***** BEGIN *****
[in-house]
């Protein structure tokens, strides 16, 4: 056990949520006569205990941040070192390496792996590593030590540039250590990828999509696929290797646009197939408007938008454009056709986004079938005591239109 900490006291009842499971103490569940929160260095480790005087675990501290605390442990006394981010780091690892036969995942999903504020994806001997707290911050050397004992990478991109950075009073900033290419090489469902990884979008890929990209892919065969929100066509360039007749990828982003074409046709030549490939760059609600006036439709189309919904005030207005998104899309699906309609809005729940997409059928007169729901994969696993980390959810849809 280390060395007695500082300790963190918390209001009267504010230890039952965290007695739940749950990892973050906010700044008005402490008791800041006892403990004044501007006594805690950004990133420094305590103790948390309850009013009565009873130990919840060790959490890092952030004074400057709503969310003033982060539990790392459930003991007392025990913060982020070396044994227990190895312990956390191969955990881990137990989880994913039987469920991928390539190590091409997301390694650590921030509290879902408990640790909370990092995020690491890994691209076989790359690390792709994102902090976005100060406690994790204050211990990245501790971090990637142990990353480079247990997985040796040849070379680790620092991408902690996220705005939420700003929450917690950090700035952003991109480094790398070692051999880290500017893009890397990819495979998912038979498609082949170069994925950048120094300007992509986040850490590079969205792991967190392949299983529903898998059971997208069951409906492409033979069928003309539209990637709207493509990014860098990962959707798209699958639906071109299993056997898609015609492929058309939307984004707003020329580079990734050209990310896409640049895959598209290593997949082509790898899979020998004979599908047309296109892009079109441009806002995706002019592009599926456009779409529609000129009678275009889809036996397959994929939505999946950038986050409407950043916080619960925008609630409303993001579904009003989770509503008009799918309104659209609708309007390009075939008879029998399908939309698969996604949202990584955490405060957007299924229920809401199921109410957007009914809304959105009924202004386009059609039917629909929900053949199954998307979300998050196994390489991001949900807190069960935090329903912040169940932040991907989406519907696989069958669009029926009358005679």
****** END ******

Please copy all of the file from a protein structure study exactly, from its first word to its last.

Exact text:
[in-house]
């Protein structure tokens, strides 16, 4: 056990949520006569205990941040070192390496792996590593030590540039250590990828999509696929290797646009197939408007938008454009056709986004079938005591239109 900490006291009842499971103490569940929160260095480790005087675990501290605390442990006394981010780091690892036969995942999903504020994806001997707290911050050397004992990478991109950075009073900033290419090489469902990884979008890929990209892919065969929100066509360039007749990828982003074409046709030549490939760059609600006036439709189309919904005030207005998104899309699906309609809005729940997409059928007169729901994969696993980390959810849809 280390060395007695500082300790963190918390209001009267504010230890039952965290007695739940749950990892973050906010700044008005402490008791800041006892403990004044501007006594805690950004990133420094305590103790948390309850009013009565009873130990919840060790959490890092952030004074400057709503969310003033982060539990790392459930003991007392025990913060982020070396044994227990190895312990956390191969955990881990137990989880994913039987469920991928390539190590091409997301390694650590921030509290879902408990640790909370990092995020690491890994691209076989790359690390792709994102902090976005100060406690994790204050211990990245501790971090990637142990990353480079247990997985040796040849070379680790620092991408902690996220705005939420700003929450917690950090700035952003991109480094790398070692051999880290500017893009890397990819495979998912038979498609082949170069994925950048120094300007992509986040850490590079969205792991967190392949299983529903898998059971997208069951409906492409033979069928003309539209990637709207493509990014860098990962959707798209699958639906071109299993056997898609015609492929058309939307984004707003020329580079990734050209990310896409640049895959598209290593997949082509790898899979020998004979599908047309296109892009079109441009806002995706002019592009599926456009779409529609000129009678275009889809036996397959994929939505999946950038986050409407950043916080619960925008609630409303993001579904009003989770509503008009799918309104659209609708309007390009075939008879029998399908939309698969996604949202990584955490405060957007299924229920809401199921109410957007009914809304959105009924202004386009059609039917629909929900053949199954998307979300998050196994390489991001949900807190069960935090329903912040169940932040991907989406519907696989069958669009029926009358005679």